Where I Learned to Practice My Theology
By Sarah Sumner
August 10, 2012
I cannot recommend seminary in general any more than I can recommend books in general—as if to say it’s irrelevant which seminary a person attends or which books a person reads. However, I highly recommend Christian leaders learn theology, and probably the best way to do that is by attending a good seminary and reading important books.
Already there is a problem: very few people have an accurate understanding of what good theology truly is. It’s a subtle ploy of the devil, I believe, to popularize the idea that theology is theoretical, not practical, and doctrinal, not relational. No doubt, bad theology is just that. Good theology, by contrast, has the power to change the world.
Though I started going to church at the age of 12 days old, had my own set of Bible commentaries in my room before I could read, and regularly attended Sunday school, church and Bible study, I grew up in a theological desert. I was not aware of it at the time. Neither were my parents, who tried so hard to raise us to follow Jesus. In my home church, we simply didn’t think about theology. We just paid attention to God’s Word.
Thus, when I entered seminary, I was stunned to discover the vast influence theologians have not only on society, but also on world history. Whatever people think about God—even if they think God is not God—is the determining factor of what they think about everything else. That’s why A.W. Tozer said, “What comes into our minds when we think about God is the most important thing about us.”
Personally, I take exception, even to the idea that theology is the “study of God.” How can we, as finite beings, study the Infinite God? If I attempt to fit Infinite God into my finite head, my head’s quickly going to split. We can most definitely know God, but we can’t study God.
God is not an object to be studied. He’s not an object in the universe; He’s the Subject of the universe. He’s the Creator. Had I not gone to seminary, I wouldn’t have such clarity of thought.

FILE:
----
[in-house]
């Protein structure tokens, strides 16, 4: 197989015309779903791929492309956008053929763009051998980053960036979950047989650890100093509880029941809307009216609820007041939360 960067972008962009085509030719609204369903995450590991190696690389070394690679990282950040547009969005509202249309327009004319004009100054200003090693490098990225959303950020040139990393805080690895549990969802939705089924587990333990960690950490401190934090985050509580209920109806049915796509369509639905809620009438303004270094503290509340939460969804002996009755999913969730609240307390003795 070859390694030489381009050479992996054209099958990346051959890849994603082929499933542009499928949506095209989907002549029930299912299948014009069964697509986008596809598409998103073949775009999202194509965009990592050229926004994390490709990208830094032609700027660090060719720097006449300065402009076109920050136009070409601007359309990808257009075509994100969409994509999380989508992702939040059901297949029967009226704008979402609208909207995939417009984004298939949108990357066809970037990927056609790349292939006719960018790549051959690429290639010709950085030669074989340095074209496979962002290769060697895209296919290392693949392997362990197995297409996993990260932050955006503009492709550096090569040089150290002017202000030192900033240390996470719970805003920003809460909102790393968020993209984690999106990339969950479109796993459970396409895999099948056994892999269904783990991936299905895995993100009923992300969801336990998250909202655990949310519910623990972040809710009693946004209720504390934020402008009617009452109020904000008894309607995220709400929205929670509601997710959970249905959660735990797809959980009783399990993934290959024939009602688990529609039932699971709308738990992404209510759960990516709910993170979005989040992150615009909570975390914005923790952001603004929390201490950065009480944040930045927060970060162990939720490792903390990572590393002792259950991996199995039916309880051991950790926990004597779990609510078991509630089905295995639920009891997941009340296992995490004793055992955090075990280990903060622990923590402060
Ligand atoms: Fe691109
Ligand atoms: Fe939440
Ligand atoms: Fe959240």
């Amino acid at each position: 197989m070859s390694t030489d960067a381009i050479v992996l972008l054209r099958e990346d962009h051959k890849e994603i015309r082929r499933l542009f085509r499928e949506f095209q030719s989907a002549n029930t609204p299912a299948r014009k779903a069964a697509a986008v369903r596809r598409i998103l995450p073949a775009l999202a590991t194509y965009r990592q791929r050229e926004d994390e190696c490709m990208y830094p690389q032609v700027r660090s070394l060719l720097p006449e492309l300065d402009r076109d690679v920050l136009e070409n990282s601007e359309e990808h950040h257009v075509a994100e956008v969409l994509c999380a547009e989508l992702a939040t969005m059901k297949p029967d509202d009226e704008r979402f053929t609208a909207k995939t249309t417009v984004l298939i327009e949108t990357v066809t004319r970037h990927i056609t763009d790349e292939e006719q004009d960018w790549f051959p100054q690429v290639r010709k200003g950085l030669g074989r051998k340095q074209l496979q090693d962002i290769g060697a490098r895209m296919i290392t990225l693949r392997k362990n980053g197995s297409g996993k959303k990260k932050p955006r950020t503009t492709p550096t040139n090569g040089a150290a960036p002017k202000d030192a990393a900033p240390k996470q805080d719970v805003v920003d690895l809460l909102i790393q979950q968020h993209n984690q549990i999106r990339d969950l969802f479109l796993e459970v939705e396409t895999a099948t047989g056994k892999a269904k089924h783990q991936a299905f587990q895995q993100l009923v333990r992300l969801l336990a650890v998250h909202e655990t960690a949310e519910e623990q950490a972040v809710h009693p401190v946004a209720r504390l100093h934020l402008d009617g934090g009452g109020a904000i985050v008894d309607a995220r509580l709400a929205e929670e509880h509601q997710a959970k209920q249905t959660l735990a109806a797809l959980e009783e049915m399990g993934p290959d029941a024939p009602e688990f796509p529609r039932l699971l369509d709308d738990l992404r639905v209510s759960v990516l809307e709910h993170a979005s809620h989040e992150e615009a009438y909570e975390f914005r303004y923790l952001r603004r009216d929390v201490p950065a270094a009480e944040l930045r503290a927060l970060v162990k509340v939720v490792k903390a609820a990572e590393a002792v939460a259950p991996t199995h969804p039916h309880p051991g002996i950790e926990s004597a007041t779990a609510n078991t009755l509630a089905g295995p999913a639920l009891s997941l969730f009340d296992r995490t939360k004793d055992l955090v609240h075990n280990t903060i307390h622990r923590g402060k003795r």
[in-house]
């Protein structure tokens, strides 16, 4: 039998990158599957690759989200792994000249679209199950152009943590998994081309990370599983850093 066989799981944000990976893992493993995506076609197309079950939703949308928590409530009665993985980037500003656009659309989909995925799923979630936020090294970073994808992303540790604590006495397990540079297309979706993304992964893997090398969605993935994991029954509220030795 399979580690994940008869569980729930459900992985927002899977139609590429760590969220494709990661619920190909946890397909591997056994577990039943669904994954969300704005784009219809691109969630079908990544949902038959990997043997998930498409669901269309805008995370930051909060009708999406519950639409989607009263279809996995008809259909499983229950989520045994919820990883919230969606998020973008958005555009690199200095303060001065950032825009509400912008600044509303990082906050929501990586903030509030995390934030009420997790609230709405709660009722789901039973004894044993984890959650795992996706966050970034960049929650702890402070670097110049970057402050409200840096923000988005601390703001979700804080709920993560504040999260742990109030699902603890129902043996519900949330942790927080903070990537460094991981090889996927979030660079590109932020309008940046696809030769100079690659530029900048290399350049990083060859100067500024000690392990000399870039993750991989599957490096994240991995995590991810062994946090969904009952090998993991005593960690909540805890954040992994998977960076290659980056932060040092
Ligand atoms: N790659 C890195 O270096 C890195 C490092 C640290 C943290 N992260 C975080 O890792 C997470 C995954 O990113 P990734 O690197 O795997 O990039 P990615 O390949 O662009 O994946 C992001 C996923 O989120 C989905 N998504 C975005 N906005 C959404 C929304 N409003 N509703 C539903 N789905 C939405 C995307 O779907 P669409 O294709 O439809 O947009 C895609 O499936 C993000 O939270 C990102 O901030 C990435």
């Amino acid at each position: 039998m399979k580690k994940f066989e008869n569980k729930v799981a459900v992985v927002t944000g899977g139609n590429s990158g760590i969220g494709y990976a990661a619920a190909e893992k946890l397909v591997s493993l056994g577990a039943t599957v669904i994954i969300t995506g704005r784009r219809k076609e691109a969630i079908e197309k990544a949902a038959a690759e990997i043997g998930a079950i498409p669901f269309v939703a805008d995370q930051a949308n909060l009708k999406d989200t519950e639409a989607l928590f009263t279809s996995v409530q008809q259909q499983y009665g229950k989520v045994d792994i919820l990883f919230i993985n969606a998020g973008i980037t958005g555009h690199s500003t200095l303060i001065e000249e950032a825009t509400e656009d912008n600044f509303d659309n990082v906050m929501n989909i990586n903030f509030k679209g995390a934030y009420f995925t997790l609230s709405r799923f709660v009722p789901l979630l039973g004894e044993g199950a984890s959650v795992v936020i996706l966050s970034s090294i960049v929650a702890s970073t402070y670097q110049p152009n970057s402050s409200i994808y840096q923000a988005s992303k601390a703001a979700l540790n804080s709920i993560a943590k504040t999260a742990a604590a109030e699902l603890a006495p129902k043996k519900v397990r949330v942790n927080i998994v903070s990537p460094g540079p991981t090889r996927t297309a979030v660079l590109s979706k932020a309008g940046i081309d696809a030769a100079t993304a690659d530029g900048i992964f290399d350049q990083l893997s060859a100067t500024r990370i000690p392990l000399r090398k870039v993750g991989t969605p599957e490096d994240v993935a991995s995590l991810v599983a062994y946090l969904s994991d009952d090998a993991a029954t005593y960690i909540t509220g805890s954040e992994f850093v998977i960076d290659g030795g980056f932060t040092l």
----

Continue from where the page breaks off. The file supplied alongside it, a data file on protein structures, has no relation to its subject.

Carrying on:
Unlike many people who sign up for seminary because they don’t know what else to do, I attended seminary by compulsion. God drew me there. I went to seminary because God hemmed me in to go, even though two prominent professors threatened to quit their jobs if I were accepted as the first woman Ph.D. student in Systematic Theology where they taught. My testimony is that God led me to seminary and helped me to flourish there too. Whereas most students attended to prepare for a job, I went to seminary despite being told I would never land a job once I finished.
I approached seminary as a way of approaching God. I took my honest questions to my classes. I wrote my doctoral dissertation on the subject of godly human anger because, back then, I was trying to sort out my feelings about my parents’ tragic divorce. Writing my dissertation was a holistic act of worship for me. I saw the Lord Jesus in the most vivid way I had ever seen Him. I learned about Jesus’ anger and praised Him for it. I discovered in great detail—in English, Hebrew, Greek, Latin and German—that Jesus was a man of pain. I never could’ve learned this in Sunday school. I had to be formally trained in order to see Christ’s anger in light of the atonement, God’s wrath and Jesus’ indescribable faith in the God He cried out to on the cross. I wept in profound joy while writing that nearly 350-page paper.
Granted, if a seminary only teaches students to become opinionated critics of other people’s sermons and critics of the Word, that seminary should probably just close. But if a seminary opens the Word and shows students how to mine it, teaching them how to reason so they can share the Gospel with others by thinking theologically and thus truthfully, that seminary will become a grand adventure.
Soon after I became dean at A.W. Tozer Theological Seminary, I changed our tag line to, “Come deepen your relationship with God.” I did that because so many Christian leaders fear that seminary will ruin their relationship with God. Seminary at its best should be wildly stimulating, both intellectually and spiritually. It should be downright thrilling. There is nothing more interesting or enlightening than good theology. While bad theology leads (that is, misleads) people to think the things of God are esoteric and abstruse and ethereal, good theology blabs the secret that the things of God are enlivening and real. Any seminary worth its muster should make it obvious from the start that God is the sheer opposite of boring.
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